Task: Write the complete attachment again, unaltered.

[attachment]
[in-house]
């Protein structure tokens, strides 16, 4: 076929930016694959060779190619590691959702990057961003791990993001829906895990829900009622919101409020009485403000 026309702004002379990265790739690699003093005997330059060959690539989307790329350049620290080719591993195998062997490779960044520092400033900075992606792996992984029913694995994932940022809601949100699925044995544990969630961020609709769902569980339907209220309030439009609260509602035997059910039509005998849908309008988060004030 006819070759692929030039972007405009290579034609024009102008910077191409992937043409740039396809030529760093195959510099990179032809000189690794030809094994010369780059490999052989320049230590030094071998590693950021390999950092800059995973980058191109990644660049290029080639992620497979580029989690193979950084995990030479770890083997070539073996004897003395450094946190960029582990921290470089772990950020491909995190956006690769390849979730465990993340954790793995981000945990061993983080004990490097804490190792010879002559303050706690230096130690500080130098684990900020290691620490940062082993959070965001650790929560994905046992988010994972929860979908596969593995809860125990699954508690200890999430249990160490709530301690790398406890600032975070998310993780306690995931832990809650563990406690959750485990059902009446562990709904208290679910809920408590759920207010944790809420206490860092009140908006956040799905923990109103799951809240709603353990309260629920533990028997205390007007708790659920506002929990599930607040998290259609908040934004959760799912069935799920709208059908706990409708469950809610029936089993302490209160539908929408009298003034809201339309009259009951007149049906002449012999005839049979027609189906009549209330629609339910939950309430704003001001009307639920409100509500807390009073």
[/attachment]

[in-house]
């Protein structure tokens, strides 16, 4: 076929930016694959060779190619590691959702990057961003791990993001829906895990829900009622919101409020009485403000 026309702004002379990265790739690699003093005997330059060959690539989307790329350049620290080719591993195998062997490779960044520092400033900075992606792996992984029913694995994932940022809601949100699925044995544990969630961020609709769902569980339907209220309030439009609260509602035997059910039509005998849908309008988060004030 006819070759692929030039972007405009290579034609024009102008910077191409992937043409740039396809030529760093195959510099990179032809000189690794030809094994010369780059490999052989320049230590030094071998590693950021390999950092800059995973980058191109990644660049290029080639992620497979580029989690193979950084995990030479770890083997070539073996004897003395450094946190960029582990921290470089772990950020491909995190956006690769390849979730465990993340954790793995981000945990061993983080004990490097804490190792010879002559303050706690230096130690500080130098684990900020290691620490940062082993959070965001650790929560994905046992988010994972929860979908596969593995809860125990699954508690200890999430249990160490709530301690790398406890600032975070998310993780306690995931832990809650563990406690959750485990059902009446562990709904208290679910809920408590759920207010944790809420206490860092009140908006956040799905923990109103799951809240709603353990309260629920533990028997205390007007708790659920506002929990599930607040998290259609908040934004959760799912069935799920709208059908706990409708469950809610029936089993302490209160539908929408009298003034809201339309009259009951007149049906002449012999005839049979027609189906009549209330629609339910939950309430704003001001009307639920409100509500807390009073």